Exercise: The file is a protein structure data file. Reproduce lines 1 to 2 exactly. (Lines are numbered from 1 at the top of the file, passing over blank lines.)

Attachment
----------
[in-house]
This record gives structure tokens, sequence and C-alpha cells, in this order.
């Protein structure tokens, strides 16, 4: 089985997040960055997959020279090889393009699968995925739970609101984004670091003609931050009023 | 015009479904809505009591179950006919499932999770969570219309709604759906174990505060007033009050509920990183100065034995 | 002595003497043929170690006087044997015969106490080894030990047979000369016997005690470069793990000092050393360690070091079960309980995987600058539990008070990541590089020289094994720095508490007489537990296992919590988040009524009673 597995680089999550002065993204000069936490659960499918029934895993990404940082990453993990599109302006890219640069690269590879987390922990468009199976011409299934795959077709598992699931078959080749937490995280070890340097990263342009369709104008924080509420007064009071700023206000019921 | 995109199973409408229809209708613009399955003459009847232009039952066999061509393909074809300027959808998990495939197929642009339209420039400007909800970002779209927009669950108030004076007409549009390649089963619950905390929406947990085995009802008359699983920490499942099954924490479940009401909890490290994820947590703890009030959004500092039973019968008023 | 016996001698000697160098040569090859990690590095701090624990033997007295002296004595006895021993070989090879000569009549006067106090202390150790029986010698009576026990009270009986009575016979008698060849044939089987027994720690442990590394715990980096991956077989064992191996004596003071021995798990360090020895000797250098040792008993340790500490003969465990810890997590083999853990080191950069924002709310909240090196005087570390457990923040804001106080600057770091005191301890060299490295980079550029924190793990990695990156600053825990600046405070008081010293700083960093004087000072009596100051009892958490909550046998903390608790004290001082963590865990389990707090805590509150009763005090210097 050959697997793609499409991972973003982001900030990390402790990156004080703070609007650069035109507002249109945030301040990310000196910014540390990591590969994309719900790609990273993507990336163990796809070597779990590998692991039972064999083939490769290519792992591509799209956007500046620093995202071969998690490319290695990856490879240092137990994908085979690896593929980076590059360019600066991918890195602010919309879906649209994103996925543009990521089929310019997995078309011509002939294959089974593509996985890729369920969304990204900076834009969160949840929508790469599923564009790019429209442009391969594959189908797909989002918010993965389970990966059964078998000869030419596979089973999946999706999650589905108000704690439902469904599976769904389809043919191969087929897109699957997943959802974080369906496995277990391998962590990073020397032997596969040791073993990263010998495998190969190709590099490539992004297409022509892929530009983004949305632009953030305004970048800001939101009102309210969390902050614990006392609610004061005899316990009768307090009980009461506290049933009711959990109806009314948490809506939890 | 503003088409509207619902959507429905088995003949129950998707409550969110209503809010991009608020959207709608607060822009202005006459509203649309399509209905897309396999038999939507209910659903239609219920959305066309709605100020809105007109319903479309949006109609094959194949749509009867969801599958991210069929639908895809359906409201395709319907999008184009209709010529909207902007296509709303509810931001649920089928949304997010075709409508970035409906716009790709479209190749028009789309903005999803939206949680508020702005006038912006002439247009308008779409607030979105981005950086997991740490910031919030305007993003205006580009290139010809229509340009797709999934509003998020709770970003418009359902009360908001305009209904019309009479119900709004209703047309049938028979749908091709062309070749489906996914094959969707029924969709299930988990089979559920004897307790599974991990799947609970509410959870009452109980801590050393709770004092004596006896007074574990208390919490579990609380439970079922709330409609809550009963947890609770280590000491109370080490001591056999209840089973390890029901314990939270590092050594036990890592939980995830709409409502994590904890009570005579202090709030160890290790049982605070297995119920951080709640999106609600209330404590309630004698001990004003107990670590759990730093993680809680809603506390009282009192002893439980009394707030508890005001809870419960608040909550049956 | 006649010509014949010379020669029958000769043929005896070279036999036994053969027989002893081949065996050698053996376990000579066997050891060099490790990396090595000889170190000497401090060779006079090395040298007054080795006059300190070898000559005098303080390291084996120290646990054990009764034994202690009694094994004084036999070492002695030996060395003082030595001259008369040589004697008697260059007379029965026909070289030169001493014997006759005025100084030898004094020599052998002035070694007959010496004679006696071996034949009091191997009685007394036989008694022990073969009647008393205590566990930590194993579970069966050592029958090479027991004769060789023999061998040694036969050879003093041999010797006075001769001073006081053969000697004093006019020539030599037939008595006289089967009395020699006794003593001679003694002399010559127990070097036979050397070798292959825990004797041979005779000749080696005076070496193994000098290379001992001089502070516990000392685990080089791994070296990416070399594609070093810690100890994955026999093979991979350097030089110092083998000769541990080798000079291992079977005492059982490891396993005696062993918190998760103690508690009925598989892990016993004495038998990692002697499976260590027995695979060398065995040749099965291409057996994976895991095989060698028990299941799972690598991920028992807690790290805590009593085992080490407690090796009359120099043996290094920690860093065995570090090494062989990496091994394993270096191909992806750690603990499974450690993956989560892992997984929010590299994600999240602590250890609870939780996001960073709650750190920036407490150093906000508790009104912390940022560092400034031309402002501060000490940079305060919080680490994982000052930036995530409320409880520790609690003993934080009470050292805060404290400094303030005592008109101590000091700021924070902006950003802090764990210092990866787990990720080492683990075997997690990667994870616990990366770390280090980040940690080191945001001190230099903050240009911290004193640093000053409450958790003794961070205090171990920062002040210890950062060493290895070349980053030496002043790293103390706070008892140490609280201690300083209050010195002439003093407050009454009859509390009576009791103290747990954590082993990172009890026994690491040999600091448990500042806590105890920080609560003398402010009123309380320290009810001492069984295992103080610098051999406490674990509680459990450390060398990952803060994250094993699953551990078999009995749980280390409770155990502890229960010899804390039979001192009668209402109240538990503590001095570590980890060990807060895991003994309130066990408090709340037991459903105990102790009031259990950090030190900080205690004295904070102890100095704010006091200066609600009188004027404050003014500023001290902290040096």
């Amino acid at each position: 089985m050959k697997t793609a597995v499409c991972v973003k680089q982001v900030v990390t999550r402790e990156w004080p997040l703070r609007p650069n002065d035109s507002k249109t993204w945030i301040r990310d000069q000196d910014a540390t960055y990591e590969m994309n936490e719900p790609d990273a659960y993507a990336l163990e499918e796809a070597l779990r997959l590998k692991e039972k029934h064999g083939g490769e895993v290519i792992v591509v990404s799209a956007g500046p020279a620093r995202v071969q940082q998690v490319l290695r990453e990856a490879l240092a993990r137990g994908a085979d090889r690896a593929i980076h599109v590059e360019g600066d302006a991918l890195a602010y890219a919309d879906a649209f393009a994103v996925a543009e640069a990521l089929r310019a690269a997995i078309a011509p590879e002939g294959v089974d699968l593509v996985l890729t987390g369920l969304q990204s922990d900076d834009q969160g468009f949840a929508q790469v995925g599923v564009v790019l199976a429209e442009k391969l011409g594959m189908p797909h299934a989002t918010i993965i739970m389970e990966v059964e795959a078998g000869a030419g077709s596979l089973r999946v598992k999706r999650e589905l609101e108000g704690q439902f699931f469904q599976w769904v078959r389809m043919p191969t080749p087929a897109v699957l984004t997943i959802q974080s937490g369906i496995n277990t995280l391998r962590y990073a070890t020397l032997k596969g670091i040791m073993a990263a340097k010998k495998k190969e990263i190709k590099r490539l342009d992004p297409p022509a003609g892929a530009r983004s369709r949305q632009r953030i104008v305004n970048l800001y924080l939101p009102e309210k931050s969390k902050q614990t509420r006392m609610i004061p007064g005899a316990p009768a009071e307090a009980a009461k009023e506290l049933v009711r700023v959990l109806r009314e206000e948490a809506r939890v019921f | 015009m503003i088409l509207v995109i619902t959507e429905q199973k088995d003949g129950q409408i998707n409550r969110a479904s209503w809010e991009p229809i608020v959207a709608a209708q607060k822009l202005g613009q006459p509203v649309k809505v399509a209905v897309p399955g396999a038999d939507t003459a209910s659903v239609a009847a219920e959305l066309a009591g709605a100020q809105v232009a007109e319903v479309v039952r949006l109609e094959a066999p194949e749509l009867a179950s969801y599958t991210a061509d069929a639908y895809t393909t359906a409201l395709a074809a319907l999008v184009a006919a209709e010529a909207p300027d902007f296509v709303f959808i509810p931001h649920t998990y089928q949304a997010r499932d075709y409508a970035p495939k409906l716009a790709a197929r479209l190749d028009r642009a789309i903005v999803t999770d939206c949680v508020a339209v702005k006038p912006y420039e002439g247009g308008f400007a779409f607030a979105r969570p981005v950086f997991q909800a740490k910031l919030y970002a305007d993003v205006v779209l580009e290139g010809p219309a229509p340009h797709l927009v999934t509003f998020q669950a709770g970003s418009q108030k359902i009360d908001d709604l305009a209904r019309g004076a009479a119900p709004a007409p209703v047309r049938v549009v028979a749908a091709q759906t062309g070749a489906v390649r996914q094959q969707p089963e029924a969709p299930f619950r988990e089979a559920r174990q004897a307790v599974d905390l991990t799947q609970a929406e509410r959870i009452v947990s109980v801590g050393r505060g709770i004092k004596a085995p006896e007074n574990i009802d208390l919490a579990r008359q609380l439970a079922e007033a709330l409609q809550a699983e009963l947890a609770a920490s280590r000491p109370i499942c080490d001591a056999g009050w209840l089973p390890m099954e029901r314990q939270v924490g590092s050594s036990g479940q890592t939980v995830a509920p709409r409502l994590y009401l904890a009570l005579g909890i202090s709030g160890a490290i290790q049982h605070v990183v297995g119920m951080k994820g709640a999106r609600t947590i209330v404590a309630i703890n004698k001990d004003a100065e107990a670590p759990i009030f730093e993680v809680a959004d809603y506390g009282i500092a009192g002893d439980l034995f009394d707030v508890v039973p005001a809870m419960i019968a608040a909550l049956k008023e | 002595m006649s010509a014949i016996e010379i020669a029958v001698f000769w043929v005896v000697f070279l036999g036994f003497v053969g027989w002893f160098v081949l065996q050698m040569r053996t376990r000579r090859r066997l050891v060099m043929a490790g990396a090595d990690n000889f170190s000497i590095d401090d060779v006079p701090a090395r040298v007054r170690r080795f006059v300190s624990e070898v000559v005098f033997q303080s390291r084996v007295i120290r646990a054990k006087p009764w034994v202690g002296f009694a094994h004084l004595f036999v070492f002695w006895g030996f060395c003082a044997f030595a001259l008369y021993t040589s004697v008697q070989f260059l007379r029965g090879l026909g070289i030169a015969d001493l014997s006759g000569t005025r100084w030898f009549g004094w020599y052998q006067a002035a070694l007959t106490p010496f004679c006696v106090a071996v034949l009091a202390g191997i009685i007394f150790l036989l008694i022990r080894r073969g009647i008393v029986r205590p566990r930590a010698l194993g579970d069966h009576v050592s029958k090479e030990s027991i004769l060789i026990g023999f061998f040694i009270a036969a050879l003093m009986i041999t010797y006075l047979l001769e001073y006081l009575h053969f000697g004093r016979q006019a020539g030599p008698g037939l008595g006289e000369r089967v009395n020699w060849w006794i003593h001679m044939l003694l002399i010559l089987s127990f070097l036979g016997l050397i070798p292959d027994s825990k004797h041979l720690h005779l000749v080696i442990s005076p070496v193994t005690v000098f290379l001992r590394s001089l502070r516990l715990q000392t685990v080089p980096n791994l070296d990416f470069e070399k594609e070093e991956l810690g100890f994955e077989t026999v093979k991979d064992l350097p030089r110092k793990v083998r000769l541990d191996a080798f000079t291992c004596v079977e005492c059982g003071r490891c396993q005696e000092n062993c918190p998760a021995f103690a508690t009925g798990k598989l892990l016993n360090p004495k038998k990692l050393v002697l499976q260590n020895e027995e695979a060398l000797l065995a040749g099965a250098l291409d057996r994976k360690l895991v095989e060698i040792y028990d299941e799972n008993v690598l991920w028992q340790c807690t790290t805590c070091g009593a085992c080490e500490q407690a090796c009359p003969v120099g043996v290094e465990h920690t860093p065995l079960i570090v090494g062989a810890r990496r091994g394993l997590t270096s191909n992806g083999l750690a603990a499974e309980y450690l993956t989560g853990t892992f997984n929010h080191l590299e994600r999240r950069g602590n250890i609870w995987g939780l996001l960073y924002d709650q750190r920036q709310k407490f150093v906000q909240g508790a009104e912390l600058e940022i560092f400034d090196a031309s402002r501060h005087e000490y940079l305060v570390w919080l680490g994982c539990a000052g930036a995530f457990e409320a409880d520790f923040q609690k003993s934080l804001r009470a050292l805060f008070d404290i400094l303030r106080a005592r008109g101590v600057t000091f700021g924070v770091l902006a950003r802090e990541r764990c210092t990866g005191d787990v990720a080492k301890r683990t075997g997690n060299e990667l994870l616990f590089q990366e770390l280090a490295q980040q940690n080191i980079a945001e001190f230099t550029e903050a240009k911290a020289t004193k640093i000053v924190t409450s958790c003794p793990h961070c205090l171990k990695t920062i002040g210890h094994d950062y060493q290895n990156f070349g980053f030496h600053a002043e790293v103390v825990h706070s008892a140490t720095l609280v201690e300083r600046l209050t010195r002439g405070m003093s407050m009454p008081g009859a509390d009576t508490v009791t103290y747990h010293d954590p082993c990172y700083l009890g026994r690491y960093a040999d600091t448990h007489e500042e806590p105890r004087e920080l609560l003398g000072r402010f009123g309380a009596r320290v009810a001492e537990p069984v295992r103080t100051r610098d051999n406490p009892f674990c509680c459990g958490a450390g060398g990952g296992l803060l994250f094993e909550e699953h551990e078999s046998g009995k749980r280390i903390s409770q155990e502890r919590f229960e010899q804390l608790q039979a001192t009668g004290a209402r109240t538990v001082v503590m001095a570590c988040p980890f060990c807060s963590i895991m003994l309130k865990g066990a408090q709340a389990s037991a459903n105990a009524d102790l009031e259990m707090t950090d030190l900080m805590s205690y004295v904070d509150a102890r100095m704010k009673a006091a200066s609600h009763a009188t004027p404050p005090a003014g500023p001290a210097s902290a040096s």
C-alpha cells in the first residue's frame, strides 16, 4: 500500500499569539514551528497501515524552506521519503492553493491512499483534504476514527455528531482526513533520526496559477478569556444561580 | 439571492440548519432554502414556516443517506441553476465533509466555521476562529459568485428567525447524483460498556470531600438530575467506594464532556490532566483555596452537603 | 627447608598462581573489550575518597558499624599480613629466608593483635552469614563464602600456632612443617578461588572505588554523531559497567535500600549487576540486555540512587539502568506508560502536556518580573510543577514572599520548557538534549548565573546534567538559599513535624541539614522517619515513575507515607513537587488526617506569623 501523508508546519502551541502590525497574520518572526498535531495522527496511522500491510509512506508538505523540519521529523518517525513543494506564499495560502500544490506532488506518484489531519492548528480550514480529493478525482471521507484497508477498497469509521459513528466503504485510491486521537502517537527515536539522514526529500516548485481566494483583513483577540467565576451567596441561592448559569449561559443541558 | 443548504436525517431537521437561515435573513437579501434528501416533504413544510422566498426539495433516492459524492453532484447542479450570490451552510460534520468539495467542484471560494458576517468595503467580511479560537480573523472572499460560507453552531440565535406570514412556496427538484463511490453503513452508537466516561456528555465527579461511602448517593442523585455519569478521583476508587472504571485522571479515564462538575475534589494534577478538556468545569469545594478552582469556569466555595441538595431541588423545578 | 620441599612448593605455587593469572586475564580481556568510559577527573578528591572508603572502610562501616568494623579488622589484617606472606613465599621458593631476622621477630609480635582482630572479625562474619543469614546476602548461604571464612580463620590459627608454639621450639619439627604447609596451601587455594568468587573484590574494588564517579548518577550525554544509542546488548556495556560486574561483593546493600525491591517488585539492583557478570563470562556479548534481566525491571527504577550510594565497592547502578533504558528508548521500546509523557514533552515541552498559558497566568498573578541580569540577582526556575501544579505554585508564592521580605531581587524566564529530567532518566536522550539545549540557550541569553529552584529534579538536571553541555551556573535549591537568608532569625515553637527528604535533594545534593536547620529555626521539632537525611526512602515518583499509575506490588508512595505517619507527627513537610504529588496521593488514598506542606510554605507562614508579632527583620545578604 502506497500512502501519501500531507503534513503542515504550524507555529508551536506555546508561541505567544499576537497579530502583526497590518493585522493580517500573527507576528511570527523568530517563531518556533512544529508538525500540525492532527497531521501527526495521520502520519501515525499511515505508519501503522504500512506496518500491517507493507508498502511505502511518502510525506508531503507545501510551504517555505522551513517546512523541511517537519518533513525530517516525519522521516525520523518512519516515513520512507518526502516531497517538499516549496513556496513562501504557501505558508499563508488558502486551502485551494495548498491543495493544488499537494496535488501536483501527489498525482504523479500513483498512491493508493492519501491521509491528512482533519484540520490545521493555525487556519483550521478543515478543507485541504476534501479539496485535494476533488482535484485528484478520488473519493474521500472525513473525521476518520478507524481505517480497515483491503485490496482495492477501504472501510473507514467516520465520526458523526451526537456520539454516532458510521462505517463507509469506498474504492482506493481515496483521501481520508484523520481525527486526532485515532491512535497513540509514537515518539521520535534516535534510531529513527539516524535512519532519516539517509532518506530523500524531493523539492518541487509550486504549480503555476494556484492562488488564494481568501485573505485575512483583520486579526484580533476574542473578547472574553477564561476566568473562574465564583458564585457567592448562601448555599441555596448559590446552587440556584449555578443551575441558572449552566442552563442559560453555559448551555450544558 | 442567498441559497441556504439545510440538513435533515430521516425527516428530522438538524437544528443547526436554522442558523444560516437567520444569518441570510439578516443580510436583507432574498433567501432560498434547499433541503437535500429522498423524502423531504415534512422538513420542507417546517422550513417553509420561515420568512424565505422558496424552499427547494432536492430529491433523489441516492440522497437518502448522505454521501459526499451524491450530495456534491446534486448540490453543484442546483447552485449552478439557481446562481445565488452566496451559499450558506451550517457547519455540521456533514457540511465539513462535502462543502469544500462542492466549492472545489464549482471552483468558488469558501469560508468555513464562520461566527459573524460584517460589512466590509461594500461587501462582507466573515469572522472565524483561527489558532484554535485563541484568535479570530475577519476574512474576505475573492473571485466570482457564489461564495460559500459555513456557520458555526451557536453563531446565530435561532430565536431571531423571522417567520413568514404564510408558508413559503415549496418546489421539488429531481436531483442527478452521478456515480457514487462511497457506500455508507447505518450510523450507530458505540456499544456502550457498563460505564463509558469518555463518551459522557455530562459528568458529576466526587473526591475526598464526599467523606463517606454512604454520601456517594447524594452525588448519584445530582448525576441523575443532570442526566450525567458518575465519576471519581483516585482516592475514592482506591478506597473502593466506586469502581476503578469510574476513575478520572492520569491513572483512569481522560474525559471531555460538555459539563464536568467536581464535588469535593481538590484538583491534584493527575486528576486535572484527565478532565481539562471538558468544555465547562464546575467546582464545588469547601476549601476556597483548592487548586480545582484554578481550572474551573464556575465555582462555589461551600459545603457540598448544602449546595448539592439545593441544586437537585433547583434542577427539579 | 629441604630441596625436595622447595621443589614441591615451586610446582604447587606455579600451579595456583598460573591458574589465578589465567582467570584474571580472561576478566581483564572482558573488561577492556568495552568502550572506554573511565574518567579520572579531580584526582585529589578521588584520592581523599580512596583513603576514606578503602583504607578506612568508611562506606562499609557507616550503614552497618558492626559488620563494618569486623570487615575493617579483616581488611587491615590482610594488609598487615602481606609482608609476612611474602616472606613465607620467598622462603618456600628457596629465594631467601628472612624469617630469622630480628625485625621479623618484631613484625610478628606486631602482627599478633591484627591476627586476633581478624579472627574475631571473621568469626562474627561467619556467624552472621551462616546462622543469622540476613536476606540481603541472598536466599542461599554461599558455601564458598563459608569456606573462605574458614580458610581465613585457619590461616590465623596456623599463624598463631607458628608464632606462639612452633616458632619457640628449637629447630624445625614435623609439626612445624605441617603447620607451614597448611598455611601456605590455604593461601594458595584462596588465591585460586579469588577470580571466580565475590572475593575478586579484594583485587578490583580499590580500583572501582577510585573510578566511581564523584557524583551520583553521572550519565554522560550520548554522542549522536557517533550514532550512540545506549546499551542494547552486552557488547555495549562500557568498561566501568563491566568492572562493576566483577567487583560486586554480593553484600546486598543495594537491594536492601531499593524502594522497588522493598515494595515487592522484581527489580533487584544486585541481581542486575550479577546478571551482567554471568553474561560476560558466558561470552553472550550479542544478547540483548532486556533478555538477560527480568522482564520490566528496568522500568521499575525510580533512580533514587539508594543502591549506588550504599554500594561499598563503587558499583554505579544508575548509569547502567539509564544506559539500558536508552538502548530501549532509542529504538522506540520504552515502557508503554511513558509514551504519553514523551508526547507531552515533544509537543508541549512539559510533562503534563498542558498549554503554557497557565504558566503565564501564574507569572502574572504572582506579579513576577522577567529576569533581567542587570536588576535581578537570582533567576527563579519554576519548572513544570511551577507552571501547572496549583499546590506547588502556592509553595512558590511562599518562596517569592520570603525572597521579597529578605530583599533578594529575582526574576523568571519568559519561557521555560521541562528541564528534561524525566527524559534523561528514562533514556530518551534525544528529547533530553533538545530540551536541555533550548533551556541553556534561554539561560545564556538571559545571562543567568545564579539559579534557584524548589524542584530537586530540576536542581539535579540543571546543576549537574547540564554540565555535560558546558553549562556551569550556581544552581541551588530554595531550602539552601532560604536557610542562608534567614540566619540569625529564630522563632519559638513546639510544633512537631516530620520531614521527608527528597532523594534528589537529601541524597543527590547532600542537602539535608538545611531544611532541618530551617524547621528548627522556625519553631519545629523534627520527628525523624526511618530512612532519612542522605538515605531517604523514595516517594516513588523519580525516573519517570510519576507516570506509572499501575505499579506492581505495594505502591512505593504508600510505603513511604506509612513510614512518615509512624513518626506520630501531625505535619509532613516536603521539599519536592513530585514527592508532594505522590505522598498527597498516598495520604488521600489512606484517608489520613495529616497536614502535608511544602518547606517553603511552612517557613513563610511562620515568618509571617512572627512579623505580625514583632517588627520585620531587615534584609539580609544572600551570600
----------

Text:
[in-house]
This record gives structure tokens, sequence and C-alpha cells, in this order.